Our UK history
In the UK since 1843
Siemens can trace its history of innovation in the UK back to 1843 when a 19 year-old apprentice, Wilhelm Siemens, travelled from Berlin to London to sell a patent for his brother Werner’s electro-magnetic plating process. The sale was a success and in 1850 Wilhelm took over the Siemens & Halske agency in London. That moment 170 years ago marks the founding of Siemens in the UK.
In 1859 Wilhelm, determined to make his home in the UK, married a Scot, Ann Gordon. He took British citizenship on the day of his engagement and changed his name to Charles William Siemens. Ann was to play an active part in Williams’s career and was influential in William’s life as an entrepreneur and engineer at the heart of Britain’s first Industrial Revolution.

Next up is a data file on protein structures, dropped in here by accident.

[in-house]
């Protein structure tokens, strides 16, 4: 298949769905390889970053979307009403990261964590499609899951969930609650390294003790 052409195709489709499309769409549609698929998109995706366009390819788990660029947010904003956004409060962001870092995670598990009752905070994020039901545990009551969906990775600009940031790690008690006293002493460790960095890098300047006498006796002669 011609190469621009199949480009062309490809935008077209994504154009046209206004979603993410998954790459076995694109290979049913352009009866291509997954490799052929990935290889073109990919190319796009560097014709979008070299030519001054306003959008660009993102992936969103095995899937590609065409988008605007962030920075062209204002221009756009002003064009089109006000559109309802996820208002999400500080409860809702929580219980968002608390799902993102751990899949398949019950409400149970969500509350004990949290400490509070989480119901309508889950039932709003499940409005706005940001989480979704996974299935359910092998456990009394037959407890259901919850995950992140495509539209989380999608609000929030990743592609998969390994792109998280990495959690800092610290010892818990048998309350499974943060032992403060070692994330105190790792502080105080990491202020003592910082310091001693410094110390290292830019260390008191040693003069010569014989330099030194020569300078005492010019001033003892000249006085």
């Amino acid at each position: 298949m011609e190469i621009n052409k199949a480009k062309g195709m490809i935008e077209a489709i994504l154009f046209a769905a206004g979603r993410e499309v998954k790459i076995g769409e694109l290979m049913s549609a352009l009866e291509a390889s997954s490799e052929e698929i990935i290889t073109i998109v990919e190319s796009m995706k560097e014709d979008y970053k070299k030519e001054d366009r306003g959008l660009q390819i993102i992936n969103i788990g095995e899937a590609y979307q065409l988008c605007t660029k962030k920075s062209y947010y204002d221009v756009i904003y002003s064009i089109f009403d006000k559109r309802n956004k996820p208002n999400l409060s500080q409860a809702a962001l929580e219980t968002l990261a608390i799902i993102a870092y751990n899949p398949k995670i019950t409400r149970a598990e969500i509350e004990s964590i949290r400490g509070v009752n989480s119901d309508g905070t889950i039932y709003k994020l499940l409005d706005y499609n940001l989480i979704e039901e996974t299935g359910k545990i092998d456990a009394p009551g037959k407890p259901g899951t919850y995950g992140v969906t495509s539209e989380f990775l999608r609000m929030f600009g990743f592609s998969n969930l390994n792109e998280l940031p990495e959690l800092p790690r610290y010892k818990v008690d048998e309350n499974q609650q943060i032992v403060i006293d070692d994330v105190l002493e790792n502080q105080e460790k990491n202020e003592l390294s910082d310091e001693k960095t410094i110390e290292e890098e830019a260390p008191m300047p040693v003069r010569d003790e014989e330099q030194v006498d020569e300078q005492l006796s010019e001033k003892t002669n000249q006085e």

In 1863 Siemens opened its first UK factory in Woolwich, to produce submarine cables. In 1869 Siemens laid the Indo-European telegraph line which ran nearly 7,000 miles from London to Calcutta, a tremendous feat of endeavour and engineering. The line enabled messages that had previously taken many days, to be conveyed in less than half an hour.
William and Ann had a happy marriage until William’s death at the age of 60 in 1883, just a few months after he was knighted by Queen Victoria for services to British engineering.
The company William founded in the UK went on inspite of sequestration during the two World Wars, reopening UK operations and growing to be a major UK employer and manufacturer, now at the forefront of the fourth Digital Revolution, Industry 4.0. William’s spirit and ethos of innovation continues to thrive.
The timeline below shows key points in Siemens' presence in the UK.